Study: Climate change altering Tahoe forest
June 8, 2010
Worldwide, the most recognizable symbol of global climate change may be the polar bear: As polar ice caps recede, the giant bears retreat farther into the Arctic.
In the Northern Sierra Nevada, the symbol could be the massive red fir tree.
As the Sierra Nevada warms, the cold-weather giants are dying off in their lower-altitude stands, making way for trees such as oaks, which prefer the heat, said a researcher from the University of California, Berkeley. The trees generally grow above 4,200 feet.
Ecologist Patrick Gonzalez recently completed a fives year study in the Tahoe National Forest on how climate change affects vegetation along with researchers from the United States Forest Service.
“The study found when one type of forest dies off, another type of forest starts,” Gonzalez said. “We expect, with the warming of the Earth, that vegetation zones like oak woodland would start to appear at higher elevations.”
Researchers studied a tract of the national forest at different elevations north of Downieville. Cold-weather trees such as red firs started dying off at a higher rate than in the previous 75 years, and as they died, oaks and the douglas firs began to take root at higher altitudes.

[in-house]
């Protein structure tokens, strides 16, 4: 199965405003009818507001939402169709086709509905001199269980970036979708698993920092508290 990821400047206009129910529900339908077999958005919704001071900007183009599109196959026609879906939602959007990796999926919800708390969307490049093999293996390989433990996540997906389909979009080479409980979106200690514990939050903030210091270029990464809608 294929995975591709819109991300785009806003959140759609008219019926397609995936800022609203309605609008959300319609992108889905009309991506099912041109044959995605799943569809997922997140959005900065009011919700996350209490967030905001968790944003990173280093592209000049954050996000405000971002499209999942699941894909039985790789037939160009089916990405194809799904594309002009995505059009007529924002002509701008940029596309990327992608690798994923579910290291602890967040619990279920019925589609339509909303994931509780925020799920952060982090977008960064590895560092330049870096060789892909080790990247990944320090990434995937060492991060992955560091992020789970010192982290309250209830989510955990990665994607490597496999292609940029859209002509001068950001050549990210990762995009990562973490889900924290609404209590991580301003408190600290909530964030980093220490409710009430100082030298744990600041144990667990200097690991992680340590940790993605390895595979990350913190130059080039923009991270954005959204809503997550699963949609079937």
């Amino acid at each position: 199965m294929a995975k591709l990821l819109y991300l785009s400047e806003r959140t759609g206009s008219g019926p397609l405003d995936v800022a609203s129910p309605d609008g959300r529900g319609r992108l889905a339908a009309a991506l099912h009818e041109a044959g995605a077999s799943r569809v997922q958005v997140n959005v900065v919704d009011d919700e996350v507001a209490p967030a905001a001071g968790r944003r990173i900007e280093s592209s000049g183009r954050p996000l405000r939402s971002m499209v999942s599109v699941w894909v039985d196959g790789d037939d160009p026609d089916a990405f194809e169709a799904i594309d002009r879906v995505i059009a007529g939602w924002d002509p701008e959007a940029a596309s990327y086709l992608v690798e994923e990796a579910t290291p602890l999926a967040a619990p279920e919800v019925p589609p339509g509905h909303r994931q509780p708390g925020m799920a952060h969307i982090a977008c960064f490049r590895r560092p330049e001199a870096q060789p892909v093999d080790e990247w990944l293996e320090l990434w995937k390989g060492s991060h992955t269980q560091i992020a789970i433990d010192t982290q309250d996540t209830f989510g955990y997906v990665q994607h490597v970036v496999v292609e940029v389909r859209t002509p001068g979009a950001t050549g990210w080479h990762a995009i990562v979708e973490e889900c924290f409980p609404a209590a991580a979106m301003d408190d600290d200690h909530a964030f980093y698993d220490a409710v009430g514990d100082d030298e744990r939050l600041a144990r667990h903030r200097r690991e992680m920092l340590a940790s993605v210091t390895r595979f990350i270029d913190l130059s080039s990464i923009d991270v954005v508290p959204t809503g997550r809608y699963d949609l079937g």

The vegetation shift could increase wildfires in the Tahoe National Forest, Gonzalez said.
“In areas where California black oak mixes with fire-sensitive conifers (such as red firs), periodic fires keep the oaks dominant. With climate change, fire frequency may increase in many areas,” Gonzalez said.
Part of the study was published in a worldwide report last week on vegetation shifts, showing cold-weather plants across the globe are receding to higher elevations and deeper into the poles. The full study on the Tahoe National Forest is in manuscript form and doesn’t have a release date yet, Gonzalez said.
In a related study Gonzalez’ team found trees in a 58-kilometer stretch of forest north of Downieville contained as much carbon as the annual greenhouse gas emissions of Nevada County. That study was release in April.
To contact Staff Writer Kyle Magin, e-mail email@example.com or call (530) 477-4239.